Heroes band together

Templeton Peck, 28, of Naugatuck, runs The Band of Heroes, a local organization of volunteers that dress in costume. -KAREN ALI/REPUBLICAN-AMERICAN

NAUGATUCK — When Jolene Rodriguez and her daughter Arissa, 6, were at Naugatuck’s Duck Day event in June, they ran into Wonder Woman, who appeared as if she had just leaped off a movie or TV screen and into their lives.

Wonder Women was part of The Band of Heroes, a local volunteer group that attends events like Duck Day in full costume.

The group helps raise money for local animal shelters and entertain at private parties for children who are too ill to leave their house. Members travel all over Connecticut, and into Massachusetts, New York and Rhode Island, attending hundreds of events each year.

The Band of Heroes started in 2014 when Templeton Peck, 28, of Naugatuck, began showing up at smaller events with her friends.

The big break for the group came when Peck was involved in a fundraiser for the Michael J. Fox Foundation for Parkinson’s Research about four years ago at the XL Center in Hartford.

A representative from the fundraiser approached her and asked if she wanted to come in costume, so she brought friends and they did meet and greets with the attendees.

“I was at first approached by one of the Michael J. Fox representatives for the event to perform myself. … I immediately suggested bringing in my extremely talented friends to the event, and making it large scale. We had about 20 people for our first event, and almost every costume you see is handmade by the person wearing it, or representing an extremely talented tailor,” said Peck, who personally owns 40 costumes.

One of Peck’s favorite costumes is Rocket Raccoon from Marvel’s Guardians of the Galaxy. She had the costume handmade, and she added finishing touches herself, like real raccoon hair. The costume and mask cost about $2,000.

Her personal seamstress, Minerva Maldonado of Waterbury, also spends hours helping her put together the outfits, or sewing blankets and small items as donations to the organizations she works with.

Peck, a former wrestler, said the group of volunteers is now up to more than 100 who transform into thousands of characters — from Wonder Women to Peter Pan to the characters in “The Blues Brothers” movie.

“You can tell they research every little detail. They are very good about being in character. They are so lifelike,” Jolene Rodriguez said. “It’s like the character has popped out of your TV screen.”

Arissa Rodriguez said it was exciting to see Wonder Woman, her favorite character, in real life.

“She had black hair and she had her costume on and had boots on,” Arissa Rodriguez said.

“They are really good with the kids,” Jolene Rodriguez said. “My daughter is a big fan of them.”

Peck said encounters with some of the children they meet are heartbreaking and all are heartwarming.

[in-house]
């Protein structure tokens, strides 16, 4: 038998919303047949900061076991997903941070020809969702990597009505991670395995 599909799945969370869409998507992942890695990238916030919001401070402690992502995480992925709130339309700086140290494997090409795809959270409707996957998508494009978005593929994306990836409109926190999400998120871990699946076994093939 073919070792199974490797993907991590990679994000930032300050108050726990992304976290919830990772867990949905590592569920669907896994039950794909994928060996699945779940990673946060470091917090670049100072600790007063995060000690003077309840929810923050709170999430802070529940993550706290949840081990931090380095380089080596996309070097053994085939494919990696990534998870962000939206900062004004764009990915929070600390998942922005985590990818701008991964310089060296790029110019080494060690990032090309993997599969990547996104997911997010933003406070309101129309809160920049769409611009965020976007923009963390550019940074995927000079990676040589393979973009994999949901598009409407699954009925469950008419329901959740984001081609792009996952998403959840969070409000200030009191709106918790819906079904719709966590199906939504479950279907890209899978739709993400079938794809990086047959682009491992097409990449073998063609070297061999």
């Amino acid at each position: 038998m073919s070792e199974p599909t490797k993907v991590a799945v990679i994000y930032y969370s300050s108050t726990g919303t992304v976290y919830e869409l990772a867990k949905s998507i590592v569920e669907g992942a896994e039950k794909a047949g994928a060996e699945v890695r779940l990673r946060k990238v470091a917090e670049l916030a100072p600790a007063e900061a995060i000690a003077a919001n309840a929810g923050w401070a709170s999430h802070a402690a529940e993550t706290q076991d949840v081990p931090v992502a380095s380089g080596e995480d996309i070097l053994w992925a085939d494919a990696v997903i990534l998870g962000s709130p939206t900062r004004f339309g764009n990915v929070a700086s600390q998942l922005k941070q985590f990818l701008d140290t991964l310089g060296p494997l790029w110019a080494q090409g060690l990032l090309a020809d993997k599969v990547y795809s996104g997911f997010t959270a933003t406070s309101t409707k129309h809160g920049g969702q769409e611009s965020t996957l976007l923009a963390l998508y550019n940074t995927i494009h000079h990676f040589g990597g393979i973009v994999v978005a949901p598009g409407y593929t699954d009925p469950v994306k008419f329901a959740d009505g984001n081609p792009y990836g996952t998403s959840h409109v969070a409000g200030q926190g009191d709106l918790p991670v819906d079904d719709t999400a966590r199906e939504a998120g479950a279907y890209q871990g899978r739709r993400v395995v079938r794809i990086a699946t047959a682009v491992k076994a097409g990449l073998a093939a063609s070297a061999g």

“Your heart breaks at the same time it’s being filled with love,” she said.

At times, too, children tell the volunteers heartbreaking stories of abuse they’ve suffered, and the adults are obligated to report it to the police.

“There’s no filter,” she said. “Kids have come to us about situations and we’ve had to go to the police about it.

“We’ve had kids who’ve experienced abuse come forward to us because we’re safe to speak to and will fight for them.” she said. “Even if we just tell a police officer, kids who’ve experienced tremendous loss, or kids who are themselves struggling with disease, ailment, terminal illnesses, or who’ve lost a parent or sibling. Their courage is always so extraordinary.”

Peck said she is working to get 501c 3 classification status so she can run the group as a nonprofit.

“We have a great team. Everyone helps everyone out,” Peck said. “Every single one of us is a volunteer.”

Members of the group also help one another. Peck was in a car accident this summer caused by a teenager who was texting and driving. She was injured so badly she can’t drive, so other volunteers pick her up, driving her to events.

Some of the volunteers compete in Cosplay competitions and many go to New York Comic Con. Because of connections she made at Comic Con, Peck was invited to ring the bell at the New York Stock Exchange in October of 2015.

Peck said she is able to run the volunteer organization because she was paid well while a wrestler working for Superstars of Wresting in New Jersey, so she wants to give back. She is also working to get a real estate license.

The group has a Facebook page and often gets messages from someone who works for a charity. Even when they get called last minute — like the day of an event — someone is usually able to get there in costume, she said.

“So many of these kids, sick or not, need heroes,” Peck said.

“You could look anywhere and not find a more dedicated team than the people volunteering here at The Band of Heroes. Everyone with a passion for helping others is doing their best with what they can offer,” Peck added. “Some people just sew or make costume parts, or come to an event to take photos so we make sure the families, and the organizations, have memories to come grab freely at our Facebook page.”